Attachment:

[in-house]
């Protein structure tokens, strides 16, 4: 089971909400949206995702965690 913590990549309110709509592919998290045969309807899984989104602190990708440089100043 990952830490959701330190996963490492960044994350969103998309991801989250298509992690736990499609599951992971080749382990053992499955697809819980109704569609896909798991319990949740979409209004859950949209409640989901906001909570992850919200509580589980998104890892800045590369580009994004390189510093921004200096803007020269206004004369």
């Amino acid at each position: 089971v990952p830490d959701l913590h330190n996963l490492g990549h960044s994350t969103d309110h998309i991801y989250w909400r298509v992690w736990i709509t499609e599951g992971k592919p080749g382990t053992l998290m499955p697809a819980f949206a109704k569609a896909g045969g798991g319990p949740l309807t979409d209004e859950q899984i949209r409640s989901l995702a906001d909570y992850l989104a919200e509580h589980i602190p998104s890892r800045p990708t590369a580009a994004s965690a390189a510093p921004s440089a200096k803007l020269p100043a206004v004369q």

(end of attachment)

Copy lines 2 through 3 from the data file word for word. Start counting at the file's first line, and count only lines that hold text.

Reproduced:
């Protein structure tokens, strides 16, 4: 089971909400949206995702965690 913590990549309110709509592919998290045969309807899984989104602190990708440089100043 990952830490959701330190996963490492960044994350969103998309991801989250298509992690736990499609599951992971080749382990053992499955697809819980109704569609896909798991319990949740979409209004859950949209409640989901906001909570992850919200509580589980998104890892800045590369580009994004390189510093921004200096803007020269206004004369």
């Amino acid at each position: 089971v990952p830490d959701l913590h330190n996963l490492g990549h960044s994350t969103d309110h998309i991801y989250w909400r298509v992690w736990i709509t499609e599951g992971k592919p080749g382990t053992l998290m499955p697809a819980f949206a109704k569609a896909g045969g798991g319990p949740l309807t979409d209004e859950q899984i949209r409640s989901l995702a906001d909570y992850l989104a919200e509580h589980i602190p998104s890892r800045p990708t590369a580009a994004s965690a390189a510093p921004s440089a200096k803007l020269p100043a206004v004369q």